Chasing Waterfalls

We’ve been walking all summer. How about a hike?

Photo by Preston Striebig

Cascade Falls

Cascade Falls near Pembroke.

With social distancing rules sidelining many sports, people have turned to the outdoors. At first, neighborhood walks were enlivened by chalk drawings and teddy bears in windows, but eventually you get tired of passing your neighbors’ houses every day. Enter waterfall hikes. Virginia’s Blue Ridge Mountains are home to stunning views, crisp air, and lots of beautiful waterfalls.

High elevations promise crystal clear water and secret swimming holes, with picture perfect backdrops for the entire trek. For a change of pace (literally), here’s a list of our favorite waterfall hikes—paired with lunch eateries for hungry adventurers.

Cascade Falls

About 10 minutes from the town of Pembroke in Southwest Virginia lies a waterfall frequented by more than 150,000 visitors each year. Cascade Falls towers 69 feet and empties into a large oasis surrounded by 200-foot-tall cliff walls. An easy two-mile hike with little elevation takes you to the area, with wooden bridges and platforms for easy viewing and picture-taking. The falls aren’t only breathtaking in the summertime—winter’s arrival brings frozen cascading ice that looks like something out of a fantasy novel. An important note: Feel free to cool off by the falls, but swimming is not encouraged due to the current the falls create.

Pit Stop: Located in the back of Tangent Outfitters, an outdoor and sporting goods store in nearby Pembroke, is the Cascade Cafe. Before the hike, fill up with the Eggleston, a classic bacon, egg, and cheese croissant, and to cure your hunger after, try the Outfitter’s Special—hot ham and turkey with toppings on a sweet wheat sub roll.

Photo by Brad Striebig

Dark Hollow Falls

Dark Hollow Falls is popular, but has not allowed dogs in the past so double check current regulations before leaving the house.

Dark Hollow Falls:

Dark Hollow Falls is a simple 1.4-mile-long out and back hike. Far from boring, the trail has a series of waterfalls and cascades the whole way up, as well as some fairly steep sections. Pets are not allowed on the trail. The hike to the falls is nicely shaded by trees and foliage, essential for hot summer days. Be sure to plan a trip after a bit of rainfall to see maximum waterfall action.

Pit Stop: Head north and make your way to West Main Market in Downtown Luray. The market serves grilled paninis like smoked turkey and avocado or cuban pork, as well as homemade soups, garden fresh salads, and cold and hot deli sandwiches. 

White Oak Canyon & Cedar Run Trail Loop

There are six waterfalls along the White Oak Canyon Trail in Syria. Ranging from 35 to 86 feet, the cascades make this hike one of the most popular in Shenandoah National Park. Plus, the trail connects to Cedar Run Trail, which features natural waterslides. For a strenuous but extremely refreshing hike, start at the Hawksbill Gap parking area and make your way through Cedar Run Trail. Bring your bathing suit and take some time to enjoy the two waterfalls that form natural waterslides and opportunities for cliff jumping, nestled right into the landscape. When you’re ready to continue the journey, go left at the end to start the hike up White Oak Canyon. You’ll see six stunning cascades along the way. Pets are welcome on the White Oak Trail, but be sure they can keep up the pace.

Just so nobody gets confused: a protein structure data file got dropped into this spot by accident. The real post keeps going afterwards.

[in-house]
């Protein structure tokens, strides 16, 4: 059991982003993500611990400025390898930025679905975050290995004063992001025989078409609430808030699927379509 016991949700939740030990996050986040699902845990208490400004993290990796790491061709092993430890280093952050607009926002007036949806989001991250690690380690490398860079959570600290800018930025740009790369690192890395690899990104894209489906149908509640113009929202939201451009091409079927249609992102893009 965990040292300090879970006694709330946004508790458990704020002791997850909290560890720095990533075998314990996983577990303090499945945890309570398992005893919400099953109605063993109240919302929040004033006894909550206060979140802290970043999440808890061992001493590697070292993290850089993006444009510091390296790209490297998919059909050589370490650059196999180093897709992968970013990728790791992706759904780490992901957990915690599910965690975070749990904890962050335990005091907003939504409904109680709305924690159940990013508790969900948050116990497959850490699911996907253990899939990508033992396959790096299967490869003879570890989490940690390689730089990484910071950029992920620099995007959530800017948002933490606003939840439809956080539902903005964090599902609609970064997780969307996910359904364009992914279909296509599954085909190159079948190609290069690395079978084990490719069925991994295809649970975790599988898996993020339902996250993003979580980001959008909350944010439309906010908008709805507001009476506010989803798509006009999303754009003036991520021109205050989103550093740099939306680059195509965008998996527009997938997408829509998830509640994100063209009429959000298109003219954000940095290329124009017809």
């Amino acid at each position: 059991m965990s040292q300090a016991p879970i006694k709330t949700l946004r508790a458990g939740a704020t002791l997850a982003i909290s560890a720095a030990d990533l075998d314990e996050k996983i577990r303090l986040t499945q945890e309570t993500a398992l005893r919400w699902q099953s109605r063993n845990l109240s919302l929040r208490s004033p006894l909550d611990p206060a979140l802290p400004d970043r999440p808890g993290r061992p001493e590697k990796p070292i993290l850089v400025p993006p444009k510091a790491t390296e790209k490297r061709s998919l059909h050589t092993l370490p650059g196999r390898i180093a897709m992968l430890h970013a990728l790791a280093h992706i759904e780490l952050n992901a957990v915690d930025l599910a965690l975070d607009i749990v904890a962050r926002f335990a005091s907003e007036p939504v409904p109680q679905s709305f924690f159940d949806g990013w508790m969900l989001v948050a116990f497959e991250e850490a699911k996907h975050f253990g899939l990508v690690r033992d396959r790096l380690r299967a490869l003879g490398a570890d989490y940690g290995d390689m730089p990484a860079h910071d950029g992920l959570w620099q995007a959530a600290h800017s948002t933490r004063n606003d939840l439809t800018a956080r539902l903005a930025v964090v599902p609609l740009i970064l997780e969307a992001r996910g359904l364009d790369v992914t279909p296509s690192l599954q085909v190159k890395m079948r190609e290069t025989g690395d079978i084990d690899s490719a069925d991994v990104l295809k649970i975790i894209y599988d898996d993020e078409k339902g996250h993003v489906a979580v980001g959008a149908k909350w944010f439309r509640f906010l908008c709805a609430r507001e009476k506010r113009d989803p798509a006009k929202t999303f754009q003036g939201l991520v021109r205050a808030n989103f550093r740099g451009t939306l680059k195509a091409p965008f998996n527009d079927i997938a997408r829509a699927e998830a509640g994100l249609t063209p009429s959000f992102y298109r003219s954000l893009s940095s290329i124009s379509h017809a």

Pit Stop: To fuel up after a hard hike, head east to Etlan and visit The Little Country Store, situated at the foot of Old Rag Mountain. Deli sandwiches and pork BBQ await.

Crabtree Falls

For a truly scenic hike, check out Crabtree Falls. The 2 ½-mile loop is a moderate-level trail beginning with a view of a 60-foot rock cliff waterfall. Continuing on the trail, hikers will see towering oak and hickory trees, plenty of wildflowers, and a series of four more major cascades and smaller waterfalls. The falls measure a total distance of 1,200 feet, making it the highest vertical-drop cascading waterfall east of the Mississippi River. While definitely not for swimming, the picturesque falls make a perfect photo opportunity.

Pit Stop: Grab ice cold craft beers and ciders at The Filling Station in Amherst, about 30 minutes from the trail. Choose a bite from their baskets of snacks, like fried green tomatoes and pork rinds, or dig into an Octane Burger, a take on a cheesy western except with bacon on Texas toast.

Dismal Falls

If you can take or leave the hike but want the instant gratification of a view, check out Dismal Falls in Giles County. A short tenth of a mile walk from the trailhead, the 40-foot-wide falls drop 12 feet into a single whirlpool. The water has carved the surrounding rocks into stepping stones and ledges for exploring. Take a dip in the swimming hole to cool off in refreshing mountain water.

Pit Stop: After a day of wading, stop by Trent’s Grocery, located a mile from the trail and highly recommended by Dismal Falls hikers. It offers snacks, refreshments, and made-to-order pizza and sandwiches.

St. Mary’s Falls

Off the beaten path, St. Mary’s Wilderness in Raphine is a large area protected thanks to the Wilderness Act of 1964. Nestled within its ridges, summits, and switchbacks lies the 15-foot St. Mary’s Falls, which tumble into a deep plunge pool. A 4.3-mile-long trail leads to the falls, with river crossings (depending on the time of year) and wildlife to see all along the way. Cliff jumpers are big fans of jumping from the waterfall into the invigorating mountain water below, while others will enjoy several little swimming holes around the falls.

Pit Stop: Kenney’s in Lexington serves up famous fried chicken, ice cream, and burgers in an unfussy walk-up style building a 30-minute drive from the trail. Rest on one of their picnic tables and enjoy a cold strawberry milkshake.

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